Measuring the effect of aid on people’s lives can be difficult, and may never be perfect – but we believe that it can be done, and has been done, both rigorously and practically. Examples can be found on three sites devoted to conducting and/or promoting rigorous evaluation of social programs: Poverty Action Lab, Innovators for Poverty Action, and the Coalition for Evidence-based Policy.
These sites focus on examining and promoting particular sorts of programs (both in policy and charity), rather than on recommendations for donors; we’re working on determining how much of their information can be used to help with a donation decision. As it stands, though, all three provide good and plentiful examples of of how evaluations can be performed that are practical, rigorous, and ultimately capable of advancing our knowledge of what is likely to work. If you know of more sources of such evaluations, please share.
The Abdul Latif Jameel Poverty Action Lab and Innovations for Poverty Action are both devoted to researching interventions aimed at alleviating developing-world poverty.
Both focus explicitly on conducting randomized controlled trials – studies that, in a nutshell, incorporate a “lottery” aspect into choosing a program’s clients, and compare those who were randomly chosen to participate to those who were randomly chosen not to. Differences between the two groups can often be attributed with reasonable confidence to the program itself, without many of the concerns over bias that can cloud the results of other kinds of studies.
Both of these organizations make their publications freely available, directly from their website. The rigor and availability of these studies makes it possible for a casual user to learn a great deal about what is likely to improve people’s lives in the developing world (for example, J-PAL provides a good deal of evidence for the positive potential of deworming programs).
We’ve known about the above resources for a while, but only recently learned of the Coalition for Evidence-Based Policy, which has collected an impressive set of information on what works in developed-world causes such as child care, education, and employment. Like the resources above, this website focuses on studies using a randomized controlled trial approach.
Many of these studies provide direct evidence of particular charities’ effectiveness, and some of the others are useful in setting a general approach (for example, two of the studies they list – which we found through other methods – are cited in our earlier writeup on early childhood care, and influenced the way we think about this issue).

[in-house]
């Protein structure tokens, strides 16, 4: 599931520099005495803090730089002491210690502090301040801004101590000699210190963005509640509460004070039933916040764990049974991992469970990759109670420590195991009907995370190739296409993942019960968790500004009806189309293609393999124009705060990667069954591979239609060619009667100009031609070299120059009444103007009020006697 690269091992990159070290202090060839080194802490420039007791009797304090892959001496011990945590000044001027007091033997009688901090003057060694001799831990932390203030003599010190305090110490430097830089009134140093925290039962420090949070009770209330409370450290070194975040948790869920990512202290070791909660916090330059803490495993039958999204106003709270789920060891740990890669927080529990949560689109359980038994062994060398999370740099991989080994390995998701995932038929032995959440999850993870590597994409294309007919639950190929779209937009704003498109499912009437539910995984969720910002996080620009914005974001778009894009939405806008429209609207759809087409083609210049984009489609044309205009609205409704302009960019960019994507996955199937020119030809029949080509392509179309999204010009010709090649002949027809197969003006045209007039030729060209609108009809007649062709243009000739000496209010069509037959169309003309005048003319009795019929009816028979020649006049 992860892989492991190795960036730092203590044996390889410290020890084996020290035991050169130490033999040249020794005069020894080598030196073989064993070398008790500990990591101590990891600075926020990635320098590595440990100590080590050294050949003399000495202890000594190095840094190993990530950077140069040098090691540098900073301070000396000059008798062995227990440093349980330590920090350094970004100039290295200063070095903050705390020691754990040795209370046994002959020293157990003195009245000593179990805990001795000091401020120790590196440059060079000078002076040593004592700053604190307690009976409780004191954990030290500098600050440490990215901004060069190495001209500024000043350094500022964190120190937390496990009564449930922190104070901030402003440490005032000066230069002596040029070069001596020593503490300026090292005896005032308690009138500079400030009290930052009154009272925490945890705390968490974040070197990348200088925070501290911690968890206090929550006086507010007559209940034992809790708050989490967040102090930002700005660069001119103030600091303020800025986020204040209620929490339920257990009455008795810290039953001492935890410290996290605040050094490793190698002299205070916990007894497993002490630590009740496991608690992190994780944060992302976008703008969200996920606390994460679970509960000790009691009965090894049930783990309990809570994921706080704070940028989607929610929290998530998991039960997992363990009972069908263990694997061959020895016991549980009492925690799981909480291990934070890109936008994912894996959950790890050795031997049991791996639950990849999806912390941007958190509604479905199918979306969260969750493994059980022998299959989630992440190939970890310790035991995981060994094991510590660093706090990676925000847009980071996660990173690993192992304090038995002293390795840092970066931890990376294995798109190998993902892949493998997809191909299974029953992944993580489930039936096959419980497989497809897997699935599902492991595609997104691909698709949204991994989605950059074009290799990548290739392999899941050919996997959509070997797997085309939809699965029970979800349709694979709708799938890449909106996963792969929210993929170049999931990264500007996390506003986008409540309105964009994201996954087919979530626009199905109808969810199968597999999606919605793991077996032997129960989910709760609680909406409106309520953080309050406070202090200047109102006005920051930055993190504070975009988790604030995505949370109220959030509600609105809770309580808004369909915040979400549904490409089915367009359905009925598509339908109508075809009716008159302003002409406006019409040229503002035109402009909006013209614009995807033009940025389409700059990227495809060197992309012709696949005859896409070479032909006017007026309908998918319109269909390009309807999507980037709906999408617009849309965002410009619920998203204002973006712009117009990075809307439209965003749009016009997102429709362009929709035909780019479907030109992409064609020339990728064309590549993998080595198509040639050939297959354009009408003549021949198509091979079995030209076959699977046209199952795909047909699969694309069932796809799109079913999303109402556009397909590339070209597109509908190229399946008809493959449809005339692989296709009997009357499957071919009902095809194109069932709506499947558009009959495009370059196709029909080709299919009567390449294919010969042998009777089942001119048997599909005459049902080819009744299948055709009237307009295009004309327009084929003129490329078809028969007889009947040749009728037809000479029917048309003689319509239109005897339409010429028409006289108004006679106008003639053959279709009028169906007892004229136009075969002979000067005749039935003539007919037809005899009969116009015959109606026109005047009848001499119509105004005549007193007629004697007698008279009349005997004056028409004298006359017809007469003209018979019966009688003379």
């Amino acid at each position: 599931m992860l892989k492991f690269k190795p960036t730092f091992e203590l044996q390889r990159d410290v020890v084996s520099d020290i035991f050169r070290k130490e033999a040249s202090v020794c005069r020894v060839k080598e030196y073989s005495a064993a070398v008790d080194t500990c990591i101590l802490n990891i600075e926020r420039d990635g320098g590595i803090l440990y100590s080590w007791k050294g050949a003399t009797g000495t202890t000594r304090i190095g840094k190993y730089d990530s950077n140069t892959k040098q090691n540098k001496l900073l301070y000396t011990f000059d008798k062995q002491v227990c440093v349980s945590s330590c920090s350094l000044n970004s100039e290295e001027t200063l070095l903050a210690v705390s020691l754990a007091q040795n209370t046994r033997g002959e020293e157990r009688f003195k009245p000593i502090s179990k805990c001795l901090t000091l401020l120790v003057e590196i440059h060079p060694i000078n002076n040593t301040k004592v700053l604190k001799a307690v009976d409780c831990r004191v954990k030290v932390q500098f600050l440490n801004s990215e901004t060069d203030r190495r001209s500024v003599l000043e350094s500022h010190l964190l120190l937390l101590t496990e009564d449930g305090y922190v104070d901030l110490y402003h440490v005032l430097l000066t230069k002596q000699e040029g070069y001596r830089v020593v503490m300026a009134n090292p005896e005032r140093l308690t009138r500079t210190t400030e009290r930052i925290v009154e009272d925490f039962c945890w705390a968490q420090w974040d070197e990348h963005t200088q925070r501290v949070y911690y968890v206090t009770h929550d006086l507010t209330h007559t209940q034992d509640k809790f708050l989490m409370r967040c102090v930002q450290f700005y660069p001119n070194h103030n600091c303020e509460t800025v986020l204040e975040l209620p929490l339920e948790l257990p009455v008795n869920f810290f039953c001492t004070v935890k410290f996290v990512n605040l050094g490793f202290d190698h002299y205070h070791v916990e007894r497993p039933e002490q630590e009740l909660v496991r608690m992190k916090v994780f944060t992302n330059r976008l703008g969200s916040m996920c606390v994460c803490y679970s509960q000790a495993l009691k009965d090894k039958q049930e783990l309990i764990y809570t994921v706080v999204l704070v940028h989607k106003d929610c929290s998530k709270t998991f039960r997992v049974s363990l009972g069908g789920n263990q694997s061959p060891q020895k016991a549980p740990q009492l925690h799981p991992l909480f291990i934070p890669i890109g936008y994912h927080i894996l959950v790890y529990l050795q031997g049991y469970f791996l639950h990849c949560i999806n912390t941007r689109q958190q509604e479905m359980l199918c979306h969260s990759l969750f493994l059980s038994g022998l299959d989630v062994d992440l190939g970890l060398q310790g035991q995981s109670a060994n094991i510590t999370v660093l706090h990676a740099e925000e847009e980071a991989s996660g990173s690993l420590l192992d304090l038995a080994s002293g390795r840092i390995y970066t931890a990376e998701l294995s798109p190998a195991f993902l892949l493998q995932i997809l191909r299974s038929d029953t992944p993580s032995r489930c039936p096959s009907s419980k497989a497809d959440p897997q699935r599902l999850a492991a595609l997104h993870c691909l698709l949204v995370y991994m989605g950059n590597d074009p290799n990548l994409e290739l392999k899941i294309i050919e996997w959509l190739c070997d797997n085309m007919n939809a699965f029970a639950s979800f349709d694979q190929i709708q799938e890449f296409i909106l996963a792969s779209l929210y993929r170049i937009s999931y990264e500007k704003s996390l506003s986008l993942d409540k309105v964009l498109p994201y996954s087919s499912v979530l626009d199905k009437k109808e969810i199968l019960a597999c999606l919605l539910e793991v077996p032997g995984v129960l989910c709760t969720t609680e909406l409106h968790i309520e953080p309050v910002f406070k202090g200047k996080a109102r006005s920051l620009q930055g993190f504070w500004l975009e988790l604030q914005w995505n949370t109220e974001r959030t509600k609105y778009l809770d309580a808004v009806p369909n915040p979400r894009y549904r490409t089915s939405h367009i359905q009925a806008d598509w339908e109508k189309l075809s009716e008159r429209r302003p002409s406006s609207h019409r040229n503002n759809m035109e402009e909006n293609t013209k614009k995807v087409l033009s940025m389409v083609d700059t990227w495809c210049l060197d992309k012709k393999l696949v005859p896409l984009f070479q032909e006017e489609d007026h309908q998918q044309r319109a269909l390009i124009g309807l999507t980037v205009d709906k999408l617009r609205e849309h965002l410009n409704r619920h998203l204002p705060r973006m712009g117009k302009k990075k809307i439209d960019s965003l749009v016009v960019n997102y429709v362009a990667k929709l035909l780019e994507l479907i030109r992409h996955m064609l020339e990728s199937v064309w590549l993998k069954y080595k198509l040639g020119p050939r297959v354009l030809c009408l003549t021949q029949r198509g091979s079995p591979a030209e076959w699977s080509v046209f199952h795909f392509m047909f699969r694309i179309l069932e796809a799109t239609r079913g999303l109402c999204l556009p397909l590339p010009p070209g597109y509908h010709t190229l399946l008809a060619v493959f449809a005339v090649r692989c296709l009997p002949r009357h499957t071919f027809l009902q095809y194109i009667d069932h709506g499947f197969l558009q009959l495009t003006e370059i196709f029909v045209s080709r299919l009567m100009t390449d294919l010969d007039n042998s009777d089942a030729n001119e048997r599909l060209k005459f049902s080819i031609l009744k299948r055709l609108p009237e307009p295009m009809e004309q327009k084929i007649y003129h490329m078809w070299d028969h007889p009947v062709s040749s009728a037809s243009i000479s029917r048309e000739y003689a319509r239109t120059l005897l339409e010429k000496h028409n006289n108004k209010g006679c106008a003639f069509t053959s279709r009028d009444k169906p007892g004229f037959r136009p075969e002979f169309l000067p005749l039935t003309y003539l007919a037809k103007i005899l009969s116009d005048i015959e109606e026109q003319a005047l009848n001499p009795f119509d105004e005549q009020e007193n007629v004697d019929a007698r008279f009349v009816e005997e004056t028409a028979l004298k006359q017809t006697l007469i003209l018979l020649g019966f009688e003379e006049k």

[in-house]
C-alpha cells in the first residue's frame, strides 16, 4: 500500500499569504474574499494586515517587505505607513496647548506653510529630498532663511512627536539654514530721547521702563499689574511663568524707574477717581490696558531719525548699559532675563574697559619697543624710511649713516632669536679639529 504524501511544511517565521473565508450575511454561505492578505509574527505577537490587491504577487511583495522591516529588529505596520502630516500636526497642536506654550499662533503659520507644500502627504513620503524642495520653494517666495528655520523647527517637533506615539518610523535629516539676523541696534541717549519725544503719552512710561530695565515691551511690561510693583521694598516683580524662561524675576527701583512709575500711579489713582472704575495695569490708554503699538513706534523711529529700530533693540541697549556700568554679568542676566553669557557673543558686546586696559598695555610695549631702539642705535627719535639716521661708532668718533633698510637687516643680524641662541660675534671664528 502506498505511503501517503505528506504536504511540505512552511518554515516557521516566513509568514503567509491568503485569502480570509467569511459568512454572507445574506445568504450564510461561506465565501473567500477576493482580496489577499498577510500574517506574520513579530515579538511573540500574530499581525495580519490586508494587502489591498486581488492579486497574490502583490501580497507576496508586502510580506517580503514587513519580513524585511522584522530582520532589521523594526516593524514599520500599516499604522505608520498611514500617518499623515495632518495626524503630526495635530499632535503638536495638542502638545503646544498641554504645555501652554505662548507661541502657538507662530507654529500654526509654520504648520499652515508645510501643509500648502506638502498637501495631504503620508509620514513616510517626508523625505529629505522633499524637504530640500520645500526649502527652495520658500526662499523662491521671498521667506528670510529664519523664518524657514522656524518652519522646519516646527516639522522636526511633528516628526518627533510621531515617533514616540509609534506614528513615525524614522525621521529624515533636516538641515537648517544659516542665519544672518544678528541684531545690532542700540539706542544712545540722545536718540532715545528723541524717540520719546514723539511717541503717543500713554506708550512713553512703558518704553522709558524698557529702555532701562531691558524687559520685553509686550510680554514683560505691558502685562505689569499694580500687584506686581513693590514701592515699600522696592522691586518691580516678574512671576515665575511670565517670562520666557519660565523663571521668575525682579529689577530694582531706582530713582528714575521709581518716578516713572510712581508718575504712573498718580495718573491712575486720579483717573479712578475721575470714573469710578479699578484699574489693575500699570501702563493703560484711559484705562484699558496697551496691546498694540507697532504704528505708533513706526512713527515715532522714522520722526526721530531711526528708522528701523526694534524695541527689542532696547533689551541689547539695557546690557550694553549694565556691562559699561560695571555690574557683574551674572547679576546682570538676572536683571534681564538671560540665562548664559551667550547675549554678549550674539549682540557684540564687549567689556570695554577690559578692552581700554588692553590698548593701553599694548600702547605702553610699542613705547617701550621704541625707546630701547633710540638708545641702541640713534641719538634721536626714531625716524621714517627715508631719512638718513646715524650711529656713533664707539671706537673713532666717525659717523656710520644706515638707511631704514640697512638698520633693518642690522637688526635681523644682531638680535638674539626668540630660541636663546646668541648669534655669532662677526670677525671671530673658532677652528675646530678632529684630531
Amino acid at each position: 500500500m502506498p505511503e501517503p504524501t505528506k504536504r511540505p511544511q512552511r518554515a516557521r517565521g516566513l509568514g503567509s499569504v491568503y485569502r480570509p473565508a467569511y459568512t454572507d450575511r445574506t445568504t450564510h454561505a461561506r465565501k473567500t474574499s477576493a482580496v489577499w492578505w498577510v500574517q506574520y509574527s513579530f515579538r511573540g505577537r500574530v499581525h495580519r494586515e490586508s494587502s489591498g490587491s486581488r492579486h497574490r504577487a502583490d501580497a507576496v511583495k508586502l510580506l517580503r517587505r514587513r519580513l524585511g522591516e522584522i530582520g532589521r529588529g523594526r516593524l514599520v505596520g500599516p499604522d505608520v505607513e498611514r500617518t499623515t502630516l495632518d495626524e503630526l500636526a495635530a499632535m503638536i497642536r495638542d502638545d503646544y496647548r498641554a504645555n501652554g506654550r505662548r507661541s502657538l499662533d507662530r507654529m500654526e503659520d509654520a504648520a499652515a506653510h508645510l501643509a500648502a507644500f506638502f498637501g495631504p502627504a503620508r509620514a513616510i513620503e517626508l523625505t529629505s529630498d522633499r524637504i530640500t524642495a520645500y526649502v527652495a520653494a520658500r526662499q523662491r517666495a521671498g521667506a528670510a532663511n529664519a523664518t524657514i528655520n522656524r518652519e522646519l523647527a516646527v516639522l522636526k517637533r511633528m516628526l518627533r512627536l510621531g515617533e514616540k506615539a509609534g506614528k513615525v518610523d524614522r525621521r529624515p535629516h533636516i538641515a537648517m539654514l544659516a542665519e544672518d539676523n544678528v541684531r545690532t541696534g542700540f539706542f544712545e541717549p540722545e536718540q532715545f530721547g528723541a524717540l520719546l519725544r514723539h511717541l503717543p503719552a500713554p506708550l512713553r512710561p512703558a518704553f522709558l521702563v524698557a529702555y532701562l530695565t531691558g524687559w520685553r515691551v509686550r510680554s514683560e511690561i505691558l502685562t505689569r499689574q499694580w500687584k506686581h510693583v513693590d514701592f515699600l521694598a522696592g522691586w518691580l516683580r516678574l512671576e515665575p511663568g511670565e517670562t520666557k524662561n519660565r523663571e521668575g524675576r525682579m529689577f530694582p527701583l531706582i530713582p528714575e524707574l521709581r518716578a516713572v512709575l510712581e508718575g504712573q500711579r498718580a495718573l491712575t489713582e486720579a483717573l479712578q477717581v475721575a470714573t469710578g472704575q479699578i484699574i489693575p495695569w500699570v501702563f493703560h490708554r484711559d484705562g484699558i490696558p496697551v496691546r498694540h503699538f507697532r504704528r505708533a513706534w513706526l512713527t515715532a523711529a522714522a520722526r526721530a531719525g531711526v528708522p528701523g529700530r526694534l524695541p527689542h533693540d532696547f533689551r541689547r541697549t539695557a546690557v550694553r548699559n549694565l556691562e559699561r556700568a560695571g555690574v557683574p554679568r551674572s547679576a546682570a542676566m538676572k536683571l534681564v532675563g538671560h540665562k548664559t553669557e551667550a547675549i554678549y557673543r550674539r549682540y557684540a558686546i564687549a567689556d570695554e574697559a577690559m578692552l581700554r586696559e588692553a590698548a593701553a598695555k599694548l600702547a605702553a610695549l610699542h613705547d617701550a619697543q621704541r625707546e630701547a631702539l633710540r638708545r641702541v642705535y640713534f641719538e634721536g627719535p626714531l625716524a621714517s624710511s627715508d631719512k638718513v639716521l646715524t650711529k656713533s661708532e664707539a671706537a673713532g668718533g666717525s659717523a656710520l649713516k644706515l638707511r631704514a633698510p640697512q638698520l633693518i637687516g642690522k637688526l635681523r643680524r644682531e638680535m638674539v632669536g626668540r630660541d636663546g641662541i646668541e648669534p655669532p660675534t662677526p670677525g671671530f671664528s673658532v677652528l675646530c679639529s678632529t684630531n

We plan to look closely at the studies on this website; we believe it has provided a valuable service in collecting some of the more rigorous evidence on what works, and that we’ll be able to use it to learn a great deal about how to accomplish as much good as possible with charitable donations. We’ll be sharing our developing thoughts as we go through its materials.
Holden, I see you’re out of the penalty box. Hard to believe the board banned you from the Internet. Welcome back.
Yeah, welcome back!
Hope you are going back to your 2 posts a week schedule.
Of course, a really rigorous study should also take into account externalities. For that, casually at least, it seems that Jeffrey Sachs’ “Millenium Village” projects are an example of fully controlled experiments, as one doesn’t expect large externalities from charity beyond a local scale unless a village starts exporting on a large scale and global level production increases are very likely to be beneficial anyway.
We know this: aid doesn’t produce wealth and it is wealth that brings people out of poverty.
An interesting rating I just recently learned about is the Gini index. In essence it is an attempt to measure a country’s gap between the wealthy and poor and the United States has one of the highest indexed numbers in the world. This mean my country of the United States has one of the largest gaps between income class out there. It goes to show you that finding and studying effective charities and poverty relieve programs, such as this work does, is vital even in countries deemed higher up in the economic food chain.
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